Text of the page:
Association for Investor Awareness - Week of 10/16/2008

The Biggest Danger Now Is A Series Of Bear Traps
The Financial Crisis Has Further To Run
Some Bear Market Investments Have Promise
How Long The Bear Might Stick Around
A Contrary Economic Outlook
Another Shameless Plug For Blue Chip Stocks
The Bottom Line This Week

Stock volatility has become so extreme, we had to redraw the charts. Although there have been up and down days as large as those we have seen recently, never before have they come in such quick succession.

Last week, as everyone from New Guinea to New York must know by now, the Dow and the Nasdaq fell 18.2% and 15.3% respectively. That would have been tough enough by itself, but what made the week even more hectic is it contained a 679 point jump that many investors believed was the start of a reversal. 

The market leaped forward again this Monday with a breath taking 936 point surge when U.S and European leaders decided on a coordinated financial rescue plan. Stocks took a breather on Tuesday. Then it plunged 733 points the next day on poor consumer spending data. We must expect more whiplash days as the credit crisis continues to unfold. 

The Biggest Danger Now Is A Series Of Bear Traps

Although big market swings aren't much fun, they do show that investors are reluctant to quit the game. As we mentioned last week, however, bear markets rarely hit bottom until investors become so discouraged that they want nothing more to do with stocks. Until then, rebounds are likely to be traps for the unwary. Only when rallies become rare, can we begin to feel confident that the bear market has run its course.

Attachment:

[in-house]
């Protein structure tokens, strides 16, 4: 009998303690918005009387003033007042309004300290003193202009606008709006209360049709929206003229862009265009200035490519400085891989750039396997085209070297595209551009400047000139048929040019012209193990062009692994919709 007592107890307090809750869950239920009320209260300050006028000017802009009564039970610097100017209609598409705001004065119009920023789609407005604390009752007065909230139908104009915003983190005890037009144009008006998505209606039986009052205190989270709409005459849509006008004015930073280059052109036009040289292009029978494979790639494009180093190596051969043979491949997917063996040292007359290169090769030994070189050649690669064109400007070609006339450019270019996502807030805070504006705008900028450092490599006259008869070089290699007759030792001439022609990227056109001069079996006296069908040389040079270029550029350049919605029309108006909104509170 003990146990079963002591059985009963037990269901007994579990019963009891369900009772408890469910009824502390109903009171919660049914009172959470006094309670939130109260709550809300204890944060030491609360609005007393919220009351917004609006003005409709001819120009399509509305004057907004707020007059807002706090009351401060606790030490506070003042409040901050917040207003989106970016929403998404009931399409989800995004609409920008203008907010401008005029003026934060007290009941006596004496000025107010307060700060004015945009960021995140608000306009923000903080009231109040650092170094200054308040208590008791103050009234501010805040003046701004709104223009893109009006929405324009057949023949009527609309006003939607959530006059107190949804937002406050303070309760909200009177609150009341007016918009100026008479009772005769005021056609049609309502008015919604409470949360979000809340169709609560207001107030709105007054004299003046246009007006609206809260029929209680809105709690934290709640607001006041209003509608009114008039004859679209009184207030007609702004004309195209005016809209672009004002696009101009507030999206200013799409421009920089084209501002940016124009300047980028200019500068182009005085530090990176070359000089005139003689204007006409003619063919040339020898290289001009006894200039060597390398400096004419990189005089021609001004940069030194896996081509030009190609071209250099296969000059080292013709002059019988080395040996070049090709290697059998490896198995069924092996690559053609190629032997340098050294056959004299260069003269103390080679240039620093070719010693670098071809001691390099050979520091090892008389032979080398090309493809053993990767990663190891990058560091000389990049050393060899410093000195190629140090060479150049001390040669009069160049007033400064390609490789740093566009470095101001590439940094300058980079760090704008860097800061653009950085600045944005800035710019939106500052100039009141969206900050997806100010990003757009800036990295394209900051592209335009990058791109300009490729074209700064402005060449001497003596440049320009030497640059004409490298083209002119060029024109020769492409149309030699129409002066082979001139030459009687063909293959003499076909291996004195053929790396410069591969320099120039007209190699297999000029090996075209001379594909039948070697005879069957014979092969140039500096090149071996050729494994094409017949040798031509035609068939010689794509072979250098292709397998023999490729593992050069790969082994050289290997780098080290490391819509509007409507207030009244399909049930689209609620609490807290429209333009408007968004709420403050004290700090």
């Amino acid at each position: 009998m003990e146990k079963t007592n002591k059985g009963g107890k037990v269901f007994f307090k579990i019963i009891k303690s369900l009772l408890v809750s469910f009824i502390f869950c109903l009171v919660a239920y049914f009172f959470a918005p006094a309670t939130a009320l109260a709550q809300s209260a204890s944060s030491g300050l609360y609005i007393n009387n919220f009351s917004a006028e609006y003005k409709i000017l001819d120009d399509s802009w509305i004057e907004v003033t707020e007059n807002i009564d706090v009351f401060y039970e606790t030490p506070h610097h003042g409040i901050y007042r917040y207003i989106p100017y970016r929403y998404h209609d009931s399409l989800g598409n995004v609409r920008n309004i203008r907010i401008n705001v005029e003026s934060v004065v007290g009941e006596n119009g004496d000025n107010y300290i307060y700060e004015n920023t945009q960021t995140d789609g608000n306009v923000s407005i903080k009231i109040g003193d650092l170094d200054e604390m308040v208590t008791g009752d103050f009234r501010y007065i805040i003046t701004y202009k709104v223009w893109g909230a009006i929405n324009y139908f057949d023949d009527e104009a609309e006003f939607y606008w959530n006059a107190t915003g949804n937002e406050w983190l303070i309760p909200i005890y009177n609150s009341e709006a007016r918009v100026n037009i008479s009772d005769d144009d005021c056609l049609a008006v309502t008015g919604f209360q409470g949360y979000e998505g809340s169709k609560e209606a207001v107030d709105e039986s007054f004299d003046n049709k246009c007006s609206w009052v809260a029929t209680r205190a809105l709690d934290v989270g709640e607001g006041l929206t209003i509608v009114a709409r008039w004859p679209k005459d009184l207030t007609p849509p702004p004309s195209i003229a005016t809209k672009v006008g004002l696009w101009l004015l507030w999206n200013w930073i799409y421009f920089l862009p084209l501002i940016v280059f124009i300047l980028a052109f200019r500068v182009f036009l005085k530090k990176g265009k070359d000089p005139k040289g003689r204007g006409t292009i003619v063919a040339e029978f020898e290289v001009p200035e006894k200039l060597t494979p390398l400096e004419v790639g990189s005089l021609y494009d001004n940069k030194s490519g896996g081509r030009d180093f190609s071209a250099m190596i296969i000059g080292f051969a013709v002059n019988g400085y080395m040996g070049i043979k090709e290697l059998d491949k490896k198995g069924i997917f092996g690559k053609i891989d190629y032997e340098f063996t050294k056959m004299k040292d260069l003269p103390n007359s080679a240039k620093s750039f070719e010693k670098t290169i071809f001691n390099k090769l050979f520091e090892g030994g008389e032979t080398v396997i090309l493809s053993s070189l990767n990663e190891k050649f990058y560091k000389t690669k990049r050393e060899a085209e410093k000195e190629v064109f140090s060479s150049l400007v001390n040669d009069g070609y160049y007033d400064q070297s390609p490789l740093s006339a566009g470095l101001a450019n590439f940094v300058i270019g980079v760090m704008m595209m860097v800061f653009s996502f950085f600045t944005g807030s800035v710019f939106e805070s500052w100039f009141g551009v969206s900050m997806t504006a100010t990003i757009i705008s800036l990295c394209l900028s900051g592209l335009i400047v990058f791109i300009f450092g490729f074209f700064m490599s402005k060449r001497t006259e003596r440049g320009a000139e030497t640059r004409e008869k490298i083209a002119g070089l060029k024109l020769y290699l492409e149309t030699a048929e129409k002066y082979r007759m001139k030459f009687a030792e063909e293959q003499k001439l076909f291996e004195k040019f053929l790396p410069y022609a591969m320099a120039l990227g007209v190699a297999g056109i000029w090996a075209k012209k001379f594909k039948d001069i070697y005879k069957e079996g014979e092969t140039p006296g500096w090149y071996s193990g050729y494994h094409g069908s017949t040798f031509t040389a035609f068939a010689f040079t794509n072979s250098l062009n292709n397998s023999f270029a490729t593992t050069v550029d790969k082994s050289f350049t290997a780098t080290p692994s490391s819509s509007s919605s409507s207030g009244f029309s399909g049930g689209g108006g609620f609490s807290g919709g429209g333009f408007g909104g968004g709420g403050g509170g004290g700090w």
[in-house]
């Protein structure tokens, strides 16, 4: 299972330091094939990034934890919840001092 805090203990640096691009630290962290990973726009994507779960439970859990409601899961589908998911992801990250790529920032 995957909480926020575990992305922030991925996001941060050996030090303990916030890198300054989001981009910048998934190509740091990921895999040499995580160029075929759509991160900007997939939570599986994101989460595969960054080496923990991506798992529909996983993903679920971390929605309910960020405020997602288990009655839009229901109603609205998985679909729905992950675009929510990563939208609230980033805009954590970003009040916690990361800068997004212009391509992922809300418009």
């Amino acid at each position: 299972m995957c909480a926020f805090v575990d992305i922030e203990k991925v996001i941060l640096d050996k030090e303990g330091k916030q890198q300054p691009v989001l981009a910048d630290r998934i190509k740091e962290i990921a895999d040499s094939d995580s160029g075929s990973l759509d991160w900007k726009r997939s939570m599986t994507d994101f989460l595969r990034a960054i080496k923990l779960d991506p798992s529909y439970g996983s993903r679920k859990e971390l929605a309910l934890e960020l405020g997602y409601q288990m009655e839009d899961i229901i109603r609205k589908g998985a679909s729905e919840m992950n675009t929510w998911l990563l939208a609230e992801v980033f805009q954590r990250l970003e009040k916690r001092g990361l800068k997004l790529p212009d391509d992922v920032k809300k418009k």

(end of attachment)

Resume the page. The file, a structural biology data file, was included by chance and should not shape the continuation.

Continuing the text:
The Financial Crisis Has Further To Run

The biggest reason we are not expecting a sustained stock market recovery any time soon is the credit crisis is far from over. Even with the billions (and possibly trillions) of dollars the government plans to inject into the financial service system, a turnaround will take months. In the meantime, more banks, S&L's, and hedge funds are likely to fail. The losses will almost certainly kill any stock rebounds that may get started.

The best strategy to use in a bear market is to buy high value stocks when the market is falling, and sell any lower value stocks when it is rallying. That way, when the bear cycle finally comes to an end, your portfolio will be heavily weighted with stocks that are likely to perform well during the next expansion.

Some Bear Market Investments Have Promise

More aggressive investors can also find profits while the market is dropping. Selling stocks or ETF's short is one way to go, but the strategy is risky. If the market goes up rather than down --and it gets away from you-- losses can be very high. If you do make short sales, you must be certain to protect your positions with stop-loss orders.

For most investors, the safest way to dance with the bear is with a fund that is structured to move contrary to the S&P 500 index. We think the most attractive is the Rydex Inverse S&P 500 Strategy Fund (RYURX) http://finance.yahoo.com/q/pr?s=RYURX. When Wall Street sinks, the Inverse S&P Fund will make you smile.